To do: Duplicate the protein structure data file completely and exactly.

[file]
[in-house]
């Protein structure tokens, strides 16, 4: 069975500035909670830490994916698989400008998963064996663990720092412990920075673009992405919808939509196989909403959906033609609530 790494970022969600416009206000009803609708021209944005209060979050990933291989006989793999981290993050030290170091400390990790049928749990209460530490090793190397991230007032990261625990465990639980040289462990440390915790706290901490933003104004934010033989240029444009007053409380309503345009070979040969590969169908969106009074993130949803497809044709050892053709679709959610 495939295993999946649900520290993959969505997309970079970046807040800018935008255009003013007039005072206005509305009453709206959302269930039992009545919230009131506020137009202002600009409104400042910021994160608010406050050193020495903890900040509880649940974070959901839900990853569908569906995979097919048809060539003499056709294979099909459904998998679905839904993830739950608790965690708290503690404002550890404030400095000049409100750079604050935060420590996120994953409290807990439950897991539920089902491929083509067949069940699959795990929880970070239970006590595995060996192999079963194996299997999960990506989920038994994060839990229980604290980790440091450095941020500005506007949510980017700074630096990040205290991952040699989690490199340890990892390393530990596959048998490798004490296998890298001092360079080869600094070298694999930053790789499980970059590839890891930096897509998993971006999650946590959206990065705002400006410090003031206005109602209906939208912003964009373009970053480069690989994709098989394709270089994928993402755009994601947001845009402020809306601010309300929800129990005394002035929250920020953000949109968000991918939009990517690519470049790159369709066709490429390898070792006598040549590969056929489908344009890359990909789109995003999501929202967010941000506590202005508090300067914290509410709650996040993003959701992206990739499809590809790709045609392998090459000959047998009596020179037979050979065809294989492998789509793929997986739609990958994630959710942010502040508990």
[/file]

[in-house]
């Protein structure tokens, strides 16, 4: 069975500035909670830490994916698989400008998963064996663990720092412990920075673009992405919808939509196989909403959906033609609530 790494970022969600416009206000009803609708021209944005209060979050990933291989006989793999981290993050030290170091400390990790049928749990209460530490090793190397991230007032990261625990465990639980040289462990440390915790706290901490933003104004934010033989240029444009007053409380309503345009070979040969590969169908969106009074993130949803497809044709050892053709679709959610 495939295993999946649900520290993959969505997309970079970046807040800018935008255009003013007039005072206005509305009453709206959302269930039992009545919230009131506020137009202002600009409104400042910021994160608010406050050193020495903890900040509880649940974070959901839900990853569908569906995979097919048809060539003499056709294979099909459904998998679905839904993830739950608790965690708290503690404002550890404030400095000049409100750079604050935060420590996120994953409290807990439950897991539920089902491929083509067949069940699959795990929880970070239970006590595995060996192999079963194996299997999960990506989920038994994060839990229980604290980790440091450095941020500005506007949510980017700074630096990040205290991952040699989690490199340890990892390393530990596959048998490798004490296998890298001092360079080869600094070298694999930053790789499980970059590839890891930096897509998993971006999650946590959206990065705002400006410090003031206005109602209906939208912003964009373009970053480069690989994709098989394709270089994928993402755009994601947001845009402020809306601010309300929800129990005394002035929250920020953000949109968000991918939009990517690519470049790159369709066709490429390898070792006598040549590969056929489908344009890359990909789109995003999501929202967010941000506590202005508090300067914290509410709650996040993003959701992206990739499809590809790709045609392998090459000959047998009596020179037979050979065809294989492998789509793929997986739609990958994630959710942010502040508990």